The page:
A few weeks ago, I visited an abbey nestled in nature along a river. It was other-worldly place. Peaceful. Calming. The place called for introspection and prayer. I photographed some of the landscape, but, feeling the presence of God, I also paused, prayed, and reflected.
There was this one strong oak along the riverbank that must have been ancient. It’s heavy arms stretched across the bank, out over the water. Spanish moss draped from the branches, and swayed with the breeze.
I thought of Psalms 1:
“Blessed is the man that walketh not in the counsel of the ungodly, nor standeth in the way of sinners, nor sitteth in the seat of the scornful. But his delight is in the law of the Lord; and in his law doth he meditate day and night. And he shall be like a tree planted by the rivers of water, that bringeth forth his fruit in his season; his leaf also shall not wither; and whatsoever he doeth shall prosper.”
I imagined this tree like the tree of life. A tree with leaves of all colors and shapes. A tree firmly rooted, withstanding the storms of centuries. A tree nourished by an endless stream of God’s love. Boldly standing with heavy, giving branches. Bowed low, but not ashamed. Resilient. Immoveable.
God did not call us to be wispy chaff, blowing about, cowering in even light breezes. He called us to be like the oak, firmly planted close to the water. Rooted, knowing we were all created by God in His image. We have WORTH simply because we ARE. We have dignity, a word derived from the Latin term for “worth.” We must know our worth as part of God’s creation, and we must root ourselves in that dignity.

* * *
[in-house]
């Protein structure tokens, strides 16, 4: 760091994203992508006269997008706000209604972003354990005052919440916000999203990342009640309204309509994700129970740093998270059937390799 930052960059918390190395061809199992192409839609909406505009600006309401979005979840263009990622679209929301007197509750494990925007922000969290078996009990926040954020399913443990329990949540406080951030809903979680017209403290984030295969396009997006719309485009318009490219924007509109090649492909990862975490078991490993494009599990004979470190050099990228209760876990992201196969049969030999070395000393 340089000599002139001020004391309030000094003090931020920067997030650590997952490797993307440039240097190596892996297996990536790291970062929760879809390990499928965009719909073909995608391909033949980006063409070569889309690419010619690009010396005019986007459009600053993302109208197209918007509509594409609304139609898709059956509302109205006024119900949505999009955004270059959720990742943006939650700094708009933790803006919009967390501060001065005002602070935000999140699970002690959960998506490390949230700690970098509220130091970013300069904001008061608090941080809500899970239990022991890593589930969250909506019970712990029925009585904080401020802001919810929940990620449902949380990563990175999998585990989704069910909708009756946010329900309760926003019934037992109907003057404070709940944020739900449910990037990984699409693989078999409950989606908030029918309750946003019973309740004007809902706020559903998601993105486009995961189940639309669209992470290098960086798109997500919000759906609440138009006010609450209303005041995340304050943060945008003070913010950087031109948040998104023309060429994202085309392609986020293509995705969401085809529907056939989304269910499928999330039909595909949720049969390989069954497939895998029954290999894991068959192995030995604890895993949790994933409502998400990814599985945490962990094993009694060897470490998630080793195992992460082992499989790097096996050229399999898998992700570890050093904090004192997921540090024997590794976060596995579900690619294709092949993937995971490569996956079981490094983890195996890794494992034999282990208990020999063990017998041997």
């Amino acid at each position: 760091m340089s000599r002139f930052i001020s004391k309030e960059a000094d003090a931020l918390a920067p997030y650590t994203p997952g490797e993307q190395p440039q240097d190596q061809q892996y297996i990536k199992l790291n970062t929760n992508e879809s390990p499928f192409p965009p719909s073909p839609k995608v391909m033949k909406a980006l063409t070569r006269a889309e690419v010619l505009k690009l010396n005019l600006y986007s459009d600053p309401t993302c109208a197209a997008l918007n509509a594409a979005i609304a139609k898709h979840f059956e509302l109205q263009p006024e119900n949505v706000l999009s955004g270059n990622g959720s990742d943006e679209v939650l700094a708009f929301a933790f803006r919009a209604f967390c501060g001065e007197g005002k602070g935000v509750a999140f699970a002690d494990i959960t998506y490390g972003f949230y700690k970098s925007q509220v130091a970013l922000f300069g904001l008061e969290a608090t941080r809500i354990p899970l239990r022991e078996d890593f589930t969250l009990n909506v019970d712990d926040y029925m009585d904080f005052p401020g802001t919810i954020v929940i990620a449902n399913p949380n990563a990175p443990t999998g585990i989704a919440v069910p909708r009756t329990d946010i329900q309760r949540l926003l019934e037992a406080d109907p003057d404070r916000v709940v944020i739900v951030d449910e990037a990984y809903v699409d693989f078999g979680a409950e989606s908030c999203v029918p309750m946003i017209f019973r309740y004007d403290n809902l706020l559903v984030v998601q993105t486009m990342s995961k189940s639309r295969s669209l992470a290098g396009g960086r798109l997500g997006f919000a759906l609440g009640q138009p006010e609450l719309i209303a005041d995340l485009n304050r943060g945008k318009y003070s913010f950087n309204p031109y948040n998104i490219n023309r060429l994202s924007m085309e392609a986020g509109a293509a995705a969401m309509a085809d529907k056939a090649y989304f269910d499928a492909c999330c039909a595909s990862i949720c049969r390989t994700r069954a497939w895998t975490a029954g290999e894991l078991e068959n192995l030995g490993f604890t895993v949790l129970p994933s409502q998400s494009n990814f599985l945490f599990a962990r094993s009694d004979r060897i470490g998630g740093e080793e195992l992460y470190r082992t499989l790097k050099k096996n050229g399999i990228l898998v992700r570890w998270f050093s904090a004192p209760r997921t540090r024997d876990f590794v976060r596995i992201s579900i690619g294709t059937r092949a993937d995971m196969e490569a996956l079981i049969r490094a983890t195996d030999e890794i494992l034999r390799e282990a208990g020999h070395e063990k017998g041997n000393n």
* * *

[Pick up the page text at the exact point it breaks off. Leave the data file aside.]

Galatians 3:28 – There is neither Jew nor Greek, there is neither bond nor free, there is neither male nor female: for ye are all one in Christ Jesus.
Once we recognize and root our worthiness, we can grow into great, strong trees. The kind of trees Maya Angelou spoke about in her poem, “When Great Trees Fall.” The kind of trees that live for centuries along a river bank.
Rooted in dignity, we can act with integrity. Integrity is more than doing the “right” thing when no one is watching. Integrity is transparency, authenticity. It is owning our flaws. It is inspecting ourselves, our behaviors, our motives. Integrity is acting from a place of personal dignity, acting with respect to the dignity of others. Integrity is seeing others have worth simply because they ARE.
Integrity is self-improvement. It is not forgoing accountability. It is holding ourselves and others accountable with dignity. It is treating ourselves with dignity. It is treating others with dignity when we speak to and about them, when we are with and without them.
It is being honest with ourselves and transparent with ourselves that we might grow. It is being honest and transparent with others that they might grow. Opaqueness is void of authenticity. Transparency is real. When we are real, we cast off fear and shame. We claim dignity and become able to act with integrity.
The principles of dignity and integrity apply to all, but especially to professing Christians. I’ve heard it said across many pulpits that being morally or ethically “good” isn’t enough to make one a Christian. According to the Bible, this is true. Dignity and integrity may not make one a Christian. But, according to the Bible, it is impossible to live a Christian life absent integrity by dignity. (Matthew 7:12; Matthew 10:24; Mark 2:17; Mark 12:31; 1 John 3:17)
Think about the great trees who lived before you. I bet you found them acting with integrity and rooted in dignity. Be a tree so great, so rooted in dignity, with such integrity that when you do fall (at life’s end) the whole world reverberates.